MMAC calls for gradual reopening of state’s economy starting as early as next week
The Metropolitan Milwaukee Association of Commerce Board of Directors has unanimously approved a resolution calling for a phased-in reopening of the economy before the end of Gov. Tony Evers’ safer-at-home order.
The resolution suggested that the area could begin a gradual reopening of the economy as early as next week. Evers’ safer-at-home order ends May 26.
Tim Sheehy, MMAC president, said in a statement they supported Evers’ initial order through April 24 due to concerns raised by healthcare leaders over the speed of the disease’s spread and the possibility that healthcare systems could be overwhelmed.
He said that initial order helped flatten the curve spread to the point that a safe reopening of the economy, with measures to protect workers and customers, can begin.
“The extension of this order to May 26 is well-intentioned, and we appreciate the challenge that elected officials face in an unprecedented crisis,” he said. “However, it is time to move forward with a smart restart to build employee and consumer confidence, which is the best cure for our economic ills.”
The board unanimously approved the resolution Friday. Board members include Froedtert Health CEO Catherine Jacobson, Ascension Wisconsin Ministry Market Executive Bernie Sherry, Advocate Aurora Health CEO Jim Skogsbergh and Children’s Wisconsin CEO Peggy Troy.
It also includes Gregory Wesley, a senior vice president at the Medical College of Wisconsin, and Tom Westrick, vice president and chief quality officer at GE Healthcare.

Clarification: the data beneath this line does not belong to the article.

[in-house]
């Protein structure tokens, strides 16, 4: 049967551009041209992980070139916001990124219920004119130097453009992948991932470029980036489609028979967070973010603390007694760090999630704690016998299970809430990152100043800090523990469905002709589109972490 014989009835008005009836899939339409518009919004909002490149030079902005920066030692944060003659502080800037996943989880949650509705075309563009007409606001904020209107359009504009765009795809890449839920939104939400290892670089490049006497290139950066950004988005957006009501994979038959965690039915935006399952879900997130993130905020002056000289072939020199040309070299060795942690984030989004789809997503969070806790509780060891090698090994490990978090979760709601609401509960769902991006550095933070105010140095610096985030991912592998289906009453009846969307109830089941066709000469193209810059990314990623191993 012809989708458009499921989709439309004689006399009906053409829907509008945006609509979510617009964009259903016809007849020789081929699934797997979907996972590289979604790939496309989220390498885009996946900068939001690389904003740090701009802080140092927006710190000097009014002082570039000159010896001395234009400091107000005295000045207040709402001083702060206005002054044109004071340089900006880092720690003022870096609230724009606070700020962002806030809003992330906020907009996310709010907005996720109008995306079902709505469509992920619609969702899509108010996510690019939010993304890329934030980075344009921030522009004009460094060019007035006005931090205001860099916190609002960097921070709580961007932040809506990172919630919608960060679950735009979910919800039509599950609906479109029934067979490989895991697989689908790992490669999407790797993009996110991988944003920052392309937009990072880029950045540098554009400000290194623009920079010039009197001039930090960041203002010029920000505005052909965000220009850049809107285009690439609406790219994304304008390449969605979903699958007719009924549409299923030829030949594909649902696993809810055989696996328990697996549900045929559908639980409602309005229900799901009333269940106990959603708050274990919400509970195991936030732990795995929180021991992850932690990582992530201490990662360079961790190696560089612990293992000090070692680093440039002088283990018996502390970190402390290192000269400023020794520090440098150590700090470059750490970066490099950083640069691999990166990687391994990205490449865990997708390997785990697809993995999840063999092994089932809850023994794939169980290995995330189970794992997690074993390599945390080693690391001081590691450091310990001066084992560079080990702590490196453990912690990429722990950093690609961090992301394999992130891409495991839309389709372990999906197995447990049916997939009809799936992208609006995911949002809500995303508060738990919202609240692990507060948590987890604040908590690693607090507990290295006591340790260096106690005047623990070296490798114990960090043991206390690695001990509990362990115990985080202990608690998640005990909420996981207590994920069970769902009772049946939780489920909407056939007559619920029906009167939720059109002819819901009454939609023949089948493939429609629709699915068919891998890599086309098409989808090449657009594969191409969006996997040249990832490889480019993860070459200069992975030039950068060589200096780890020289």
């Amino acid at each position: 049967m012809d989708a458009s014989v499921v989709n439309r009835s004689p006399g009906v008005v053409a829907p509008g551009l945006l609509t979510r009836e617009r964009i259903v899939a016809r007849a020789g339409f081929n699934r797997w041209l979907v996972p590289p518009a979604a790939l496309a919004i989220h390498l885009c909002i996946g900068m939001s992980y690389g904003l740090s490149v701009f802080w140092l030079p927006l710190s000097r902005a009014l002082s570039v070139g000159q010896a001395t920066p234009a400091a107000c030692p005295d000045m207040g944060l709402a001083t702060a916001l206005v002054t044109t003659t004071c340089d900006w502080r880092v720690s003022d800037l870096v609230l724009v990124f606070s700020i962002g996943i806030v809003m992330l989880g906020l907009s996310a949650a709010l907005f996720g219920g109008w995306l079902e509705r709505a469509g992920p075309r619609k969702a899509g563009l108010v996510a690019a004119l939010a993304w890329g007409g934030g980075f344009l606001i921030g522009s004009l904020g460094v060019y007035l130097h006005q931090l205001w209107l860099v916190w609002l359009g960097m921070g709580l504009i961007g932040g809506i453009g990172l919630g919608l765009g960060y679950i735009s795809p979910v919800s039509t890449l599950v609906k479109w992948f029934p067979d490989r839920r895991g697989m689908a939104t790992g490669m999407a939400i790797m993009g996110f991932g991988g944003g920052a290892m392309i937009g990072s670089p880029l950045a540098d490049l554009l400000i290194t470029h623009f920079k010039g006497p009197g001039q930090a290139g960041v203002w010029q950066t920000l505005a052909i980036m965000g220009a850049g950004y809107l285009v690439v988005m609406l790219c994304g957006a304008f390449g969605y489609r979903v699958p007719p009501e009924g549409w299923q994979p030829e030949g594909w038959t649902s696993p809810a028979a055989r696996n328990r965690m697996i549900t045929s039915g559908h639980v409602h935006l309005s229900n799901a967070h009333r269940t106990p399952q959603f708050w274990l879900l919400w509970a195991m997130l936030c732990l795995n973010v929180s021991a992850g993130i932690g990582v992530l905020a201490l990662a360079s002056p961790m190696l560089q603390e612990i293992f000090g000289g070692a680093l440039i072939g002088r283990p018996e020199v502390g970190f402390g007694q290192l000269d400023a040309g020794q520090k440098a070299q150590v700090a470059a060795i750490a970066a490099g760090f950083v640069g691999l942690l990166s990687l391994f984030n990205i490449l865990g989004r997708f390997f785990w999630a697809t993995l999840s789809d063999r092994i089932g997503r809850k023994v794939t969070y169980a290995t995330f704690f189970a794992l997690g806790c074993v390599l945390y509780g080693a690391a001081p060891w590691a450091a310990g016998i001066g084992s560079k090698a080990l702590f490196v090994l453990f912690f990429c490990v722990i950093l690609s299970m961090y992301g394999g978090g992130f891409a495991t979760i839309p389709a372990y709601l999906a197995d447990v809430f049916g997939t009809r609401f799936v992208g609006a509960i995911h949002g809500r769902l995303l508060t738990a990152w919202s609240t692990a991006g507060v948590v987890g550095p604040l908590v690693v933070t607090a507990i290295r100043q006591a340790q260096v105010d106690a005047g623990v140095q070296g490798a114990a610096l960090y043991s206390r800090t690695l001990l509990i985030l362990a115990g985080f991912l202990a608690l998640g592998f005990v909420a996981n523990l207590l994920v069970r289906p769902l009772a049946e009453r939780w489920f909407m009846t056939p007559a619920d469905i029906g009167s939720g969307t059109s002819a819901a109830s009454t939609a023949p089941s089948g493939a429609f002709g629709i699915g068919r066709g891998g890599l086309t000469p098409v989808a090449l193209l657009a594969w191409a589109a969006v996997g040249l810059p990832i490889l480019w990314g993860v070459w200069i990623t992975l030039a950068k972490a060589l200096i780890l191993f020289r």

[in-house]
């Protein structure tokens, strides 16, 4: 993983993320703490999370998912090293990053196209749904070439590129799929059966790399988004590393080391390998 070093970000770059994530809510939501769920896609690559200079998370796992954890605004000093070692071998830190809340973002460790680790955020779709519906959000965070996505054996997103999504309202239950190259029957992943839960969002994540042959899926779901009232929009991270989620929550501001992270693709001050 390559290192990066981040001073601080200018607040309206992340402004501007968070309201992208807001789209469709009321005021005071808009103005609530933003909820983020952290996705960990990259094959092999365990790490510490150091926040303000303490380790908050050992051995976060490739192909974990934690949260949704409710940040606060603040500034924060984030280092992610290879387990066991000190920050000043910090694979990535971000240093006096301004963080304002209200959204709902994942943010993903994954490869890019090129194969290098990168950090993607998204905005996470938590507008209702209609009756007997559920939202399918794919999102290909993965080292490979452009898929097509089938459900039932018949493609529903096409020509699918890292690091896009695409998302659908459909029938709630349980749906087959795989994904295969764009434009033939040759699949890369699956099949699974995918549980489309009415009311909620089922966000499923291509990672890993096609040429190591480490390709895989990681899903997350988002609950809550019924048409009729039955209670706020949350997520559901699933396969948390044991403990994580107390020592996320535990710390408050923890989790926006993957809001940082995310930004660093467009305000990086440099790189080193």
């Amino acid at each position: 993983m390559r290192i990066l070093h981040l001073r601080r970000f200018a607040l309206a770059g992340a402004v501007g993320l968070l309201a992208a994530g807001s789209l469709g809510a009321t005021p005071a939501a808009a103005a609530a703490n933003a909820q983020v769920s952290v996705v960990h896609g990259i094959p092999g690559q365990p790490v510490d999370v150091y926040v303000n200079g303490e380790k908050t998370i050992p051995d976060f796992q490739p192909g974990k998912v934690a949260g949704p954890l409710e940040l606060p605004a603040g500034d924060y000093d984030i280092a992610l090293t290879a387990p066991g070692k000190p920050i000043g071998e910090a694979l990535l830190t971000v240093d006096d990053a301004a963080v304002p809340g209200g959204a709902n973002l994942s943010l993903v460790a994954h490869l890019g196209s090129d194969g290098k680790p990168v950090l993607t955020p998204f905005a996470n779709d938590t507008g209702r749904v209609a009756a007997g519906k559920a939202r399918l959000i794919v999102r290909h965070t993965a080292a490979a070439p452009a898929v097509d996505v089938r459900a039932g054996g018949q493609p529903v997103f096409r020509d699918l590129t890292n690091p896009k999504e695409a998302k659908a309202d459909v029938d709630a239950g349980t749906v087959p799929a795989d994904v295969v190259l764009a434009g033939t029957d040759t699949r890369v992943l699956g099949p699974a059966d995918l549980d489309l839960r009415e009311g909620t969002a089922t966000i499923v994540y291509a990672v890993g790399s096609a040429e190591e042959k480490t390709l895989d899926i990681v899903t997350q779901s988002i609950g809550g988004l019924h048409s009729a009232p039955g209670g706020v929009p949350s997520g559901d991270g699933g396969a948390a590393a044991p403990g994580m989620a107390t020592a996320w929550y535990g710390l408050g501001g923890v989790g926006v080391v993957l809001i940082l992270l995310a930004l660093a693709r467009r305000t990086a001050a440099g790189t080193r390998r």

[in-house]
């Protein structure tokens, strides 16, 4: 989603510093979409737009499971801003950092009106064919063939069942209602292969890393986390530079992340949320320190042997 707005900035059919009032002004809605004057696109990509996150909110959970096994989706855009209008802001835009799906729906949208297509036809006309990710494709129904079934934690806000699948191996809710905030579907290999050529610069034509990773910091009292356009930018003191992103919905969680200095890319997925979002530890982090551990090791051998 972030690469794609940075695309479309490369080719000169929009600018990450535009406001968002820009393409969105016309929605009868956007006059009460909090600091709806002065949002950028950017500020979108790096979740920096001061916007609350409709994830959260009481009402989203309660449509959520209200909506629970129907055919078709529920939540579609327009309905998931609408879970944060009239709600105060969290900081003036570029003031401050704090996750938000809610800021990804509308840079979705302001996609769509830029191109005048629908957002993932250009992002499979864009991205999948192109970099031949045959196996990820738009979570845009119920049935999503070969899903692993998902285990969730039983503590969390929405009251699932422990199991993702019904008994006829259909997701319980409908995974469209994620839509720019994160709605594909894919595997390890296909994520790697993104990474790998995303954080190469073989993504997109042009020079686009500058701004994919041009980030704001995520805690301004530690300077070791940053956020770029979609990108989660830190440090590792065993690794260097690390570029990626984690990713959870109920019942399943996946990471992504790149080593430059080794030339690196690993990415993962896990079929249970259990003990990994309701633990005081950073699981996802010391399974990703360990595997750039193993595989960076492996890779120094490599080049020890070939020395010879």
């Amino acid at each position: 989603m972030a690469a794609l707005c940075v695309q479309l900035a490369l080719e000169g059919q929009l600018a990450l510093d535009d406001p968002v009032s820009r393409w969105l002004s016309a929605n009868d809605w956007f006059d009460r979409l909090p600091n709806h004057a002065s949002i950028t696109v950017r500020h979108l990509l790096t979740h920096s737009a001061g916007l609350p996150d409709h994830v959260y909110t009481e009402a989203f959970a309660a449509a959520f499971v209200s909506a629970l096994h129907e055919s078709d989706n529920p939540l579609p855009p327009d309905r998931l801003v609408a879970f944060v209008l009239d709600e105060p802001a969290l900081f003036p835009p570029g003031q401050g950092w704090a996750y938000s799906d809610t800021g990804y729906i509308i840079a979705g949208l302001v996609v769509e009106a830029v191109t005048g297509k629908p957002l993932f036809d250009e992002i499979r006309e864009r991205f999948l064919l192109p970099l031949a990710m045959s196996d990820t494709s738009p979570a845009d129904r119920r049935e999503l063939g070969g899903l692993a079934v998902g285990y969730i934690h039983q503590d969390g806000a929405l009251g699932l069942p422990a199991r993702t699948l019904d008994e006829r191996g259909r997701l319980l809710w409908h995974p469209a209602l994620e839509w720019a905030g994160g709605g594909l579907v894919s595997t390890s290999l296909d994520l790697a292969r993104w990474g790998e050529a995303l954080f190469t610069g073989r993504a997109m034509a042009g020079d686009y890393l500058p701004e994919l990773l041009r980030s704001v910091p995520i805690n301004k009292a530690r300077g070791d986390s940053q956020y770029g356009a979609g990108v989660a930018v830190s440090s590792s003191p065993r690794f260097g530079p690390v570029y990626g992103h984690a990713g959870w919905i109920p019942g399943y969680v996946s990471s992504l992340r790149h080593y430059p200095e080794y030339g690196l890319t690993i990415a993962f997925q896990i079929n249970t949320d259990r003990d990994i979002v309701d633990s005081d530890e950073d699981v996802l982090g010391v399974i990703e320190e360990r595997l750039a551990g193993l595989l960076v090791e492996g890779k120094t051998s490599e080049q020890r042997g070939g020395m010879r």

Milwaukee County Executive David Crowley told reporters Tuesday he hadn’t seen the resolution. But he said it’s important to involve public health officials when talking about reopening the economy as well as leaning on experts on whether the data is trending in the right direction.
“You also have to have business and government at the table as well,” he said. “I think it’s extremely important that we’re all on the same page. So I don’t think it’s healthy for us to support one particular plan when you don’t have enough people at the table.”
Medical College of Wisconsin CEO Dr. John Raymond said the college doesn’t have an official position on the resolution and doesn’t endorse a specific opening date. But he said they think it’s “reasonable and thoughtful.”
“We favor a flexible, metric-driven, carefully phased approach to relaxing safer-at-home,” he told Wisconsin Health News.
He added consumers need to know how to protect themselves, employers need to use best practices for safety and the state needs to have have robust and coordinated testing and public health efforts. And there should also be a mitigation plan in cases there’s a surge.
Most of the data on the indicators seem to be trending favorably and “one can certainly argue we’ve reached an equilibrium with the pandemic in Wisconsin,” he said. But he noted there’s not a downward trend in the number of confirmed COVID-19 cases and the percent of positive tests out of total tests conducted.
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